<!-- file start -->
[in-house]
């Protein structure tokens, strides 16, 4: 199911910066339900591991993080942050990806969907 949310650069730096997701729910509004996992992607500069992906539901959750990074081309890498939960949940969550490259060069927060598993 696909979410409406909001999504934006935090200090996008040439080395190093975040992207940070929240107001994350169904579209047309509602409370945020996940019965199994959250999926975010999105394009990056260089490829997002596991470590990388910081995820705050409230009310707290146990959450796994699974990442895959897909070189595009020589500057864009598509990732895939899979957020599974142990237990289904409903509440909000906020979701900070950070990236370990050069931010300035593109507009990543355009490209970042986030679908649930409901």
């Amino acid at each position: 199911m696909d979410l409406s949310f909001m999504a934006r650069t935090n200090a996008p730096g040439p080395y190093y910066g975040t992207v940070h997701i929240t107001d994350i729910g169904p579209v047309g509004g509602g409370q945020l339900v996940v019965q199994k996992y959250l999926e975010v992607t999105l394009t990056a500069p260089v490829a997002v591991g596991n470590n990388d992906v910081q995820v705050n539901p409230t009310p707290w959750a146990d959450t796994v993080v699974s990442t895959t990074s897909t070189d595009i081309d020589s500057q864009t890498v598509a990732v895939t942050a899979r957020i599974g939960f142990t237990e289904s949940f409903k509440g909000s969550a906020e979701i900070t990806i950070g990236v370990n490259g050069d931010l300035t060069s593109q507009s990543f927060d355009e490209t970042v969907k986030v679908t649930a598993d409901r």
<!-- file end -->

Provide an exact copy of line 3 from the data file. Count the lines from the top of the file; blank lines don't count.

């Amino acid at each position: 199911m696909d979410l409406s949310f909001m999504a934006r650069t935090n200090a996008p730096g040439p080395y190093y910066g975040t992207v940070h997701i929240t107001d994350i729910g169904p579209v047309g509004g509602g409370q945020l339900v996940v019965q199994k996992y959250l999926e975010v992607t999105l394009t990056a500069p260089v490829a997002v591991g596991n470590n990388d992906v910081q995820v705050n539901p409230t009310p707290w959750a146990d959450t796994v993080v699974s990442t895959t990074s897909t070189d595009i081309d020589s500057q864009t890498v598509a990732v895939t942050a899979r957020i599974g939960f142990t237990e289904s949940f409903k509440g909000s969550a906020e979701i900070t990806i950070g990236v370990n490259g050069d931010l300035t060069s593109q507009s990543f927060d355009e490209t970042v969907k986030v679908t649930a598993d409901r």